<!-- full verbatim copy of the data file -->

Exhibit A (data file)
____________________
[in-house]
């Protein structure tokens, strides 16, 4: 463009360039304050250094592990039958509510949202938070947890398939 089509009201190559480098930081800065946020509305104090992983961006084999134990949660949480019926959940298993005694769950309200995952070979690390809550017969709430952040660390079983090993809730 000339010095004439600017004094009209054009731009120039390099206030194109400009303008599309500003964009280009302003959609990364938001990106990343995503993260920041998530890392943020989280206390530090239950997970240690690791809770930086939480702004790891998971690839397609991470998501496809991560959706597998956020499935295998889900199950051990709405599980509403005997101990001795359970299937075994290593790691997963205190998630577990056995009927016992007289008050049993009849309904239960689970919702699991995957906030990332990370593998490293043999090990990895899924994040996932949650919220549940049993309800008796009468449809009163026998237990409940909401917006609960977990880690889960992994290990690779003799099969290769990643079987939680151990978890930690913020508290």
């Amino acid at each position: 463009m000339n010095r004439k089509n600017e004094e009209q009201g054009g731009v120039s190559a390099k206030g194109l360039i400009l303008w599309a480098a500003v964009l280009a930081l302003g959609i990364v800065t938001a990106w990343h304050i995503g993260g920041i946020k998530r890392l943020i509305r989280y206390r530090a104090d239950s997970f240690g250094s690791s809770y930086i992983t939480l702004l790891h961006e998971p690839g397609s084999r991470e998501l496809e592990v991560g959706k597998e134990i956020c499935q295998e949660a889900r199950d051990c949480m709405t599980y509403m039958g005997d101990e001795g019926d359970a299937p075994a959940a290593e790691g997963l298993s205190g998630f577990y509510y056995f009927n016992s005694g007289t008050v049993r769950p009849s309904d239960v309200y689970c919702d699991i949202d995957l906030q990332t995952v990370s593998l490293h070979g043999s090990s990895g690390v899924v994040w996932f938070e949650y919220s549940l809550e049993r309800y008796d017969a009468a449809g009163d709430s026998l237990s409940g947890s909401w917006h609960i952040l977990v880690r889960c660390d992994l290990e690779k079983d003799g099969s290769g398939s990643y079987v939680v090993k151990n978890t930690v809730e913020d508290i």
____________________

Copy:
[in-house]
């Protein structure tokens, strides 16, 4: 463009360039304050250094592990039958509510949202938070947890398939 089509009201190559480098930081800065946020509305104090992983961006084999134990949660949480019926959940298993005694769950309200995952070979690390809550017969709430952040660390079983090993809730 000339010095004439600017004094009209054009731009120039390099206030194109400009303008599309500003964009280009302003959609990364938001990106990343995503993260920041998530890392943020989280206390530090239950997970240690690791809770930086939480702004790891998971690839397609991470998501496809991560959706597998956020499935295998889900199950051990709405599980509403005997101990001795359970299937075994290593790691997963205190998630577990056995009927016992007289008050049993009849309904239960689970919702699991995957906030990332990370593998490293043999090990990895899924994040996932949650919220549940049993309800008796009468449809009163026998237990409940909401917006609960977990880690889960992994290990690779003799099969290769990643079987939680151990978890930690913020508290």
């Amino acid at each position: 463009m000339n010095r004439k089509n600017e004094e009209q009201g054009g731009v120039s190559a390099k206030g194109l360039i400009l303008w599309a480098a500003v964009l280009a930081l302003g959609i990364v800065t938001a990106w990343h304050i995503g993260g920041i946020k998530r890392l943020i509305r989280y206390r530090a104090d239950s997970f240690g250094s690791s809770y930086i992983t939480l702004l790891h961006e998971p690839g397609s084999r991470e998501l496809e592990v991560g959706k597998e134990i956020c499935q295998e949660a889900r199950d051990c949480m709405t599980y509403m039958g005997d101990e001795g019926d359970a299937p075994a959940a290593e790691g997963l298993s205190g998630f577990y509510y056995f009927n016992s005694g007289t008050v049993r769950p009849s309904d239960v309200y689970c919702d699991i949202d995957l906030q990332t995952v990370s593998l490293h070979g043999s090990s990895g690390v899924v994040w996932f938070e949650y919220s549940l809550e049993r309800y008796d017969a009468a449809g009163d709430s026998l237990s409940g947890s909401w917006h609960i952040l977990v880690r889960c660390d992994l290990e690779k079983d003799g099969s290769g398939s990643y079987v939680v090993k151990n978890t930690v809730e913020d508290i």